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Little is known about the specific kinds of questions programmers ask when evolving a code base and how well existing tools support those questions. To better support the activity of programming, answers are needed to three broad research questions: (1) what does a programmer need to know about a code base when evolving a software system? (2) how does a programmer go about finding that information? and (3) how well do existing tools support programmer?s in answering those questions? We undertook two qualitative studies of programmers performing change tasks to provide answers to these questions. In this paper, we report on an analysis of the data from these two user studies. This paper makes three key contributions. The first contribution is a catalog of 44 types of questions programmers ask during software evolution tasks. The second contribution is a description of the observed behavior around answering those questions. The third contribution is a description of how existing deployed and proposed tools do, and do not, support answering programmers' questions.
Yann-Gaël Guéhéneuc, 2014/01/08
In this paper, the authors seek to provide the typical questions asked by developers during real change tasks. Knowing such questions could help designing tool support that is more efficient than today's tool support. It could also help refining models of program comprehension. Thus, it complements nicely previous works on models of program comprehension, programmers' questions, and empirical studies of change. This paper includes a very interesting list of references but unfortunately does not relate in details the cited previous work with the 44 questions discussed in the paper. In particular when it describes other works on programmers' questions, it does not explicitly relate previous works by:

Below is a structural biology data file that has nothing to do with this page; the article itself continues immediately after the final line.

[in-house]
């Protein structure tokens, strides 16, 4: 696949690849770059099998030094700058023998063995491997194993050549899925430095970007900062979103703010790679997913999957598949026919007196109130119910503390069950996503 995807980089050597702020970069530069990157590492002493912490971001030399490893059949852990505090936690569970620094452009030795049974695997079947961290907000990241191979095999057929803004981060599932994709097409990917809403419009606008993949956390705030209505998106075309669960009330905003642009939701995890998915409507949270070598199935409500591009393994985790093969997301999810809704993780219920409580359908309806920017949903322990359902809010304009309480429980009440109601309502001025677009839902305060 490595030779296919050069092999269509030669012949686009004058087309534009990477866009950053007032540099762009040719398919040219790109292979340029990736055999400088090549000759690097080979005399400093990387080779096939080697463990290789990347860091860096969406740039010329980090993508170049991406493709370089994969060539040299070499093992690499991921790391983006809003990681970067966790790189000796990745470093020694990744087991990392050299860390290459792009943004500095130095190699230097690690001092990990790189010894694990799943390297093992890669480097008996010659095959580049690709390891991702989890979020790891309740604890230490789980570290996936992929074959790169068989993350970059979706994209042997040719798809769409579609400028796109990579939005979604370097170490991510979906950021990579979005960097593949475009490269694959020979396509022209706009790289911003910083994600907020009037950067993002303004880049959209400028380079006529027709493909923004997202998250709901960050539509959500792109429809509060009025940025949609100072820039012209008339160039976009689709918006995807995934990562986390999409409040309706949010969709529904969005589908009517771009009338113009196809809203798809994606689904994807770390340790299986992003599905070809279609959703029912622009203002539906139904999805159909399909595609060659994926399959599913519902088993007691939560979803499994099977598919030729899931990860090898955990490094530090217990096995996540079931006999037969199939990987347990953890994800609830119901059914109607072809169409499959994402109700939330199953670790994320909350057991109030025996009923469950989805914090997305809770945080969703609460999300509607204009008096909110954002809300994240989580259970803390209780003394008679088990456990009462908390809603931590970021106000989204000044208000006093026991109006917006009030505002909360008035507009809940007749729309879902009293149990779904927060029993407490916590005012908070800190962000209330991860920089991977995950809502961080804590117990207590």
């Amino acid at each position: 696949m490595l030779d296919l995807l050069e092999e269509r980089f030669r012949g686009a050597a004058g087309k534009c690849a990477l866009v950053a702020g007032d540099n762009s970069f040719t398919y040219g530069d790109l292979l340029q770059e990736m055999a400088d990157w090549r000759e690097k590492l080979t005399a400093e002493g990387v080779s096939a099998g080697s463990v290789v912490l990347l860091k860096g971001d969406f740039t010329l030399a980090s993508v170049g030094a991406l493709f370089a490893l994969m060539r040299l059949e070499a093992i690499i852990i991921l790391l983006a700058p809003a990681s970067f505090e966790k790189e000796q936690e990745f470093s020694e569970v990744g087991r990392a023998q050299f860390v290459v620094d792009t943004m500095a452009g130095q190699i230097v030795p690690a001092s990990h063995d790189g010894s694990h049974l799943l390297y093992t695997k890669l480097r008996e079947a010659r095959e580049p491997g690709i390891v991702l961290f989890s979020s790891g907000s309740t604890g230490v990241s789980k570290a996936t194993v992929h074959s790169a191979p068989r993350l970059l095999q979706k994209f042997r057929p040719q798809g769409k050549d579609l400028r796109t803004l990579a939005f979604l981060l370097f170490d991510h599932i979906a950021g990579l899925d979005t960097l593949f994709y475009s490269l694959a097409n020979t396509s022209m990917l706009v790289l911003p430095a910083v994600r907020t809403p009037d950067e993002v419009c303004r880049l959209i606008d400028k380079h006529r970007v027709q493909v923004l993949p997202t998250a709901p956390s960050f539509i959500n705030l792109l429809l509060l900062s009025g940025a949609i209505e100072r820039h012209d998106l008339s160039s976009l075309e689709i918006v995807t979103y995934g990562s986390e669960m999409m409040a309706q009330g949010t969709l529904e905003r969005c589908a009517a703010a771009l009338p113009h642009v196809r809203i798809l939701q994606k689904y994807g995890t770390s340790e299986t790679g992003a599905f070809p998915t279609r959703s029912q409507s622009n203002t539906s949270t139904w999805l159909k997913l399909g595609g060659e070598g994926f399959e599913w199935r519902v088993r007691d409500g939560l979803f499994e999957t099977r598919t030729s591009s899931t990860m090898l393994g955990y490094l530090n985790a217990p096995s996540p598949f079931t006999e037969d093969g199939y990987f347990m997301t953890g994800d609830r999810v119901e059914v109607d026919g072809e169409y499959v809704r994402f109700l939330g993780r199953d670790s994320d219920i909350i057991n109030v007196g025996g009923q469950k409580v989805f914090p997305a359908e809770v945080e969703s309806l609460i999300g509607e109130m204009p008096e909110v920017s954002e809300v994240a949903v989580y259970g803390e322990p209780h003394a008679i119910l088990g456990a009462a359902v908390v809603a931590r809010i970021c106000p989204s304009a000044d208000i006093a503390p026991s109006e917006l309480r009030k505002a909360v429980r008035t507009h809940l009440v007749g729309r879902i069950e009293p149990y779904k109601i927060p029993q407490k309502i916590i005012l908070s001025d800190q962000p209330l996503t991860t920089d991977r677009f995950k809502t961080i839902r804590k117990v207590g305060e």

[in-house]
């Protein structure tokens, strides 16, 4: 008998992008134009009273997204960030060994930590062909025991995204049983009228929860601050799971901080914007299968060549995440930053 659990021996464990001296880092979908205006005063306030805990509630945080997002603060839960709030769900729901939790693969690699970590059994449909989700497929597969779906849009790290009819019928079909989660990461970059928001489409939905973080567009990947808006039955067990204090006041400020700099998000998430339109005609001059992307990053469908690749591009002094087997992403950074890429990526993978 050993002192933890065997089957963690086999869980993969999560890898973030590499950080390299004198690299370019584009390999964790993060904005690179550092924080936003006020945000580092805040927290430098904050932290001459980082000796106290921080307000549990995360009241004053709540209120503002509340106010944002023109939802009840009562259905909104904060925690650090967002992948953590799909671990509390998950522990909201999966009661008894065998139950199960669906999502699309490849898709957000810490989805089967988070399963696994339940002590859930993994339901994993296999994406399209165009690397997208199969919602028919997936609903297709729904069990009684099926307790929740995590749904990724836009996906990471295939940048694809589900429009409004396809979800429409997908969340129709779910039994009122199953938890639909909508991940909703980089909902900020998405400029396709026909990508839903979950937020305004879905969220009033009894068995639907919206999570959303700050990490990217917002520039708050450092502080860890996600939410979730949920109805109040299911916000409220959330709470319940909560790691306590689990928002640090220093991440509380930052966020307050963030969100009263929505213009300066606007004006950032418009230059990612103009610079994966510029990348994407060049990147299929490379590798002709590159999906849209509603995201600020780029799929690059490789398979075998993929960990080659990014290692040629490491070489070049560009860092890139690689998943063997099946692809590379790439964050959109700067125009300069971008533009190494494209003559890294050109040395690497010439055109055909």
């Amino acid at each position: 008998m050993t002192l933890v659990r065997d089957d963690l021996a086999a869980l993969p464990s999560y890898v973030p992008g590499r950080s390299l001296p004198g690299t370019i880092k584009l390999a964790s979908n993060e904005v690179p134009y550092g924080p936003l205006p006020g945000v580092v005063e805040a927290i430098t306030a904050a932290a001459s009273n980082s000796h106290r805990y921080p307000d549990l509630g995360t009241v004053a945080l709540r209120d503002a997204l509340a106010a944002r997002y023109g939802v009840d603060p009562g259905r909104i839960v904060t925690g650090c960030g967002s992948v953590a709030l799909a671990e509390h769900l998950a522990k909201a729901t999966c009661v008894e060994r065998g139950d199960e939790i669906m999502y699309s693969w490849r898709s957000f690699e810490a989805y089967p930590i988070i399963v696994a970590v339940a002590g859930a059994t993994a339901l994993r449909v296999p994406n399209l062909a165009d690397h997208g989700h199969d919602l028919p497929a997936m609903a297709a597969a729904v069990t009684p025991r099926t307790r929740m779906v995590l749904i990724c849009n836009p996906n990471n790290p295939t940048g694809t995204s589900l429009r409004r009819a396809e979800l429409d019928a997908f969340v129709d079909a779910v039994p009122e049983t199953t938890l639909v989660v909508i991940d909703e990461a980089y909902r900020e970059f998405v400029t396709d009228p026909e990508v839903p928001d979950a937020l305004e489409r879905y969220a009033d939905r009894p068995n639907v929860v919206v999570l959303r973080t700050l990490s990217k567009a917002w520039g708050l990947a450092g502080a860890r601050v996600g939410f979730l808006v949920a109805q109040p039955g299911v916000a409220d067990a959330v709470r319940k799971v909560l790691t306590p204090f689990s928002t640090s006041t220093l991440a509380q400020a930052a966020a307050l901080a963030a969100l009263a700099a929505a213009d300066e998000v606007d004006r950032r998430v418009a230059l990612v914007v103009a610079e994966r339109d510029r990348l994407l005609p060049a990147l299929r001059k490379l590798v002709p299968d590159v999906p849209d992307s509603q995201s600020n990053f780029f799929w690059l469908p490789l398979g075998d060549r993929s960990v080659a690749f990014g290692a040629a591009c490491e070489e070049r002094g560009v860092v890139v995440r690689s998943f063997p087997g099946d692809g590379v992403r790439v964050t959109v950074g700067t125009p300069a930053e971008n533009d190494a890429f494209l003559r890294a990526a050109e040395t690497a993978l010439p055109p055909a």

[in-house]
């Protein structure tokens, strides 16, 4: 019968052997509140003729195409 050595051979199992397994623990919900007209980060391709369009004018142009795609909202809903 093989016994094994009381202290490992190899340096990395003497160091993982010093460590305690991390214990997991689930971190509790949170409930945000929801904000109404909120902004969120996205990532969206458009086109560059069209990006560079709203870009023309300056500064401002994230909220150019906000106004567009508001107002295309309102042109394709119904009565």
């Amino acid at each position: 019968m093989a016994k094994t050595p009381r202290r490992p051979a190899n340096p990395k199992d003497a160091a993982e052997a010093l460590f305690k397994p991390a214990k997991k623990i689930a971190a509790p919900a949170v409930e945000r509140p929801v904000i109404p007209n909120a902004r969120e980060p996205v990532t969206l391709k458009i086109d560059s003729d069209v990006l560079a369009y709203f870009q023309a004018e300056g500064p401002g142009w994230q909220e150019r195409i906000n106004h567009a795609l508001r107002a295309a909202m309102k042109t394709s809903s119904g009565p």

It would have been interesting to relate all these different sets of questions and identify their intersections, redundancies, and gaps. In particular, there seems to be little interest about the behaviour… Other interesting questions pertain to the possible errors when mapping (top-down) or grouping (bottom-up) concepts and the stopping condition. It seems that few authors studied the errors that developers make when understanding programs (and why they make them). They also include relating the different sets of questions to comprehension theory/models, such as the theory of cognitive support or distributed cognition.
The authors observed two sets of developers: pair programmers in an artificial environment (pairs of students performing change tasks on an unknown system) and in a real environment (professional developers performing changes on a system that their company develops). The use a grounded-theory analysis to code the collected audio recordings (and others) and, as categories emerge, to perform further selective sampling and gather more variations about the categories. “The aim here is to build rather than test [a] theory and the specific result of this [analysis] is a theoretical understanding of the situation of interest that is grounded in the data collected.”
Although some explanations are provided, I am confused about the choice of pairs of programmers in the artificial environment. In both environment, the limits of the used think-aloud method are not discussed: in particular, think aloud and problem with social desirability. This limit could explain the lack of “more involved” question regarding design choices (not the how/what but the why) and the behaviour of the systems.
The authors considered a code source as a graph of entities and categorised the questions as finding focus points, expanding focus points, understanding a subgraph, and questions over groups of subgraphs. Surprisingly, they mentioned neither design patterns as typical cases of “subgraph” nor Sim's structured transition graphs to explain the “jumps” that developers make between categories. The 44 questions are as follows: